Operations for the first major join of the main elements of the second Space Launch System (SLS) Core Stage are expected to begin later in March as NASA and prime contractor Boeing work to deliver the stage in 2022 for the Artemis 2 launch.
The three elements that compose the top half of the rocket, the forward skirt, the liquid oxygen tank, and the intertank, are finishing up standalone integration and testing at the Michoud Assembly Facility (MAF) in New Orleans in preparation for being stacked in the factory’s Vertical Assembly Building.
While the top half of the rocket stage is being put together in the Spring, production and assembly also continues on the bottom two elements. Major hydraulic and pneumatic parts of the Main Propulsion System are being installed inside the engine section ,and Boeing completed spraying primer on the outside of the liquid hydrogen tank after issues during initial attempts.
Getting ready for forward join stacking
Core Stage prime contractor Boeing is in the middle of production of the second vehicle for NASA at the East New Orleans historic Michoud facility. At a high level, assembly starts with welding aluminum structural panels into barrels and domes; the full structure of the big pieces of the rocket are then welded and bolted together, followed by an integration phase were they are outfitted with their working systems.
Outfitting of the five primary elements — the forward skirt, liquid oxygen (LOX) tank, intertank, liquid hydrogen (LH2) tank, and engine section — is done separately. In contrast to the interior of the two large propellant tanks, which are mostly empty so they can be filled with the cryogenic liquid rocket fuel, the insides of the other three “dry” elements are lined and/or filled with computers, gyroscopes, batteries, wiring, instrumentation, propellant plumbing, and other fluid systems.
Once the elements finish their standalone integration, Boeing starts putting them together, beginning with the top three elements in what is called the “forward join” or “major join 1.” The forward skirt, LOX tank, and intertank are stacked vertically first; then, after being rotated into a horizontal orientation, the LH2 tank and the engine section are attached one at a time.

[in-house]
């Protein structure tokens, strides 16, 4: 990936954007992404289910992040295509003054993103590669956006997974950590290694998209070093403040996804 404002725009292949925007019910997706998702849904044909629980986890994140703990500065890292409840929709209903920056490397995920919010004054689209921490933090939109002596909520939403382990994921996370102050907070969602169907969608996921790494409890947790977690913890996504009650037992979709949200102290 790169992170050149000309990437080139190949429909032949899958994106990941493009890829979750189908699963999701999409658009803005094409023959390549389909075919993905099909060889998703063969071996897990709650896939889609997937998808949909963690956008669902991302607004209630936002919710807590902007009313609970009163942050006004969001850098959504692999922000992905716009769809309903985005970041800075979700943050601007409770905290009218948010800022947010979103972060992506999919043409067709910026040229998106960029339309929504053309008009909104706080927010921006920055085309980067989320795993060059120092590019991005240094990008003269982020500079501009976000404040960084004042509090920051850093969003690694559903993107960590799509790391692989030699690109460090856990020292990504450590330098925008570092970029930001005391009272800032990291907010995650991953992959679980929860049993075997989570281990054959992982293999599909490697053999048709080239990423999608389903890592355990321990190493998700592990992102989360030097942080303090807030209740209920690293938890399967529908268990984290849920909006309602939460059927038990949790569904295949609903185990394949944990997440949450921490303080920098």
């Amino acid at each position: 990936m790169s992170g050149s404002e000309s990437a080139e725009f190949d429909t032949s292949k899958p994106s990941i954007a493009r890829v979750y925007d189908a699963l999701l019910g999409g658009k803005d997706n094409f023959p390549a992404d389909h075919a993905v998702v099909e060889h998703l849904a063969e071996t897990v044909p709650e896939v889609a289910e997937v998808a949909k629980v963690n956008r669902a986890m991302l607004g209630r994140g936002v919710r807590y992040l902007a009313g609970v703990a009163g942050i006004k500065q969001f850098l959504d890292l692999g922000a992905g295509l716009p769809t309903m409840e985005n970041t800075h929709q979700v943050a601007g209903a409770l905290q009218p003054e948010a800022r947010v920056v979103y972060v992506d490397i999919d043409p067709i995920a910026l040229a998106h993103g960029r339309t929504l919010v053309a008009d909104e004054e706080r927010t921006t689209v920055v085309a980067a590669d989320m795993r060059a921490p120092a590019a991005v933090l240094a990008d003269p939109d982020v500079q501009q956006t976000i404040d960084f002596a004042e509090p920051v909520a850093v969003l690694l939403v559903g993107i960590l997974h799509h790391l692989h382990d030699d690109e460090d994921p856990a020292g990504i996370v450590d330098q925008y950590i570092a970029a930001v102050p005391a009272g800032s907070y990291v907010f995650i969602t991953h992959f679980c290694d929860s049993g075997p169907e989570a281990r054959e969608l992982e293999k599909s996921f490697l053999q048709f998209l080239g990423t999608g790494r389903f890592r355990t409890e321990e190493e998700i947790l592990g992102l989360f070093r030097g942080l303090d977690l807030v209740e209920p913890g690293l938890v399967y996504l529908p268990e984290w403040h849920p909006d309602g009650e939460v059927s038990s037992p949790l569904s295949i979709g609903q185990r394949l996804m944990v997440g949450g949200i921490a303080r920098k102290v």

(Photo Caption: The Core Stage-2 intertank in its new integration area at MAF in September 2020. Integration, or outfitting, of the intertank and forward skirt are being moved to adjacent areas on the east side of the Building 103 floor to accommodate future expanded Core Stage production.)
Forward join operations for the second Core Stage flight article, Core Stage-2, are expected to start later this month with the top three pieces of the rocket nearing readiness to be bolted together. The two dry elements, the forward skirt and the intertank, are fully outfitted; the intertank recently concluded its standalone functional testing suite.
“They did their [intertank] break of configuration [review], so we are complete with functional test,” Ben Birkenstock, NASA’s Manufacturing and Production Lead for the SLS Stages Office, said in February 25 interview. “Test case six was the last one that we got done last week.”
A break of configuration review is held to confirm that all the required data was collected during functional testing before disconnecting test equipment and reconfiguring the flight hardware. “The next step [is] some closeout production work, so they’re doing system tunnel brackets, they’re doing some TPS [Thermal Protection System] pours that you couldn’t get done while the testing was going on,” Birkenstock noted.
“This is looking to go into major join in the middle of March.”
Additional outfitting of passive systems like purge duct installations was also in work on the intertank after functional testing was completed.
After the forward skirt and intertank panels were assembled a few years ago, the metallic structures were fully coated with corrosion-protecting primer before spray-on foam insulation (SOFI) was applied to their exterior surfaces. The next phase of production was the standalone integration they are wrapping up now; the elements were set up in dedicated work areas where miles of wiring harnesses were installed, routed, and secured to bracketry and shelves inside.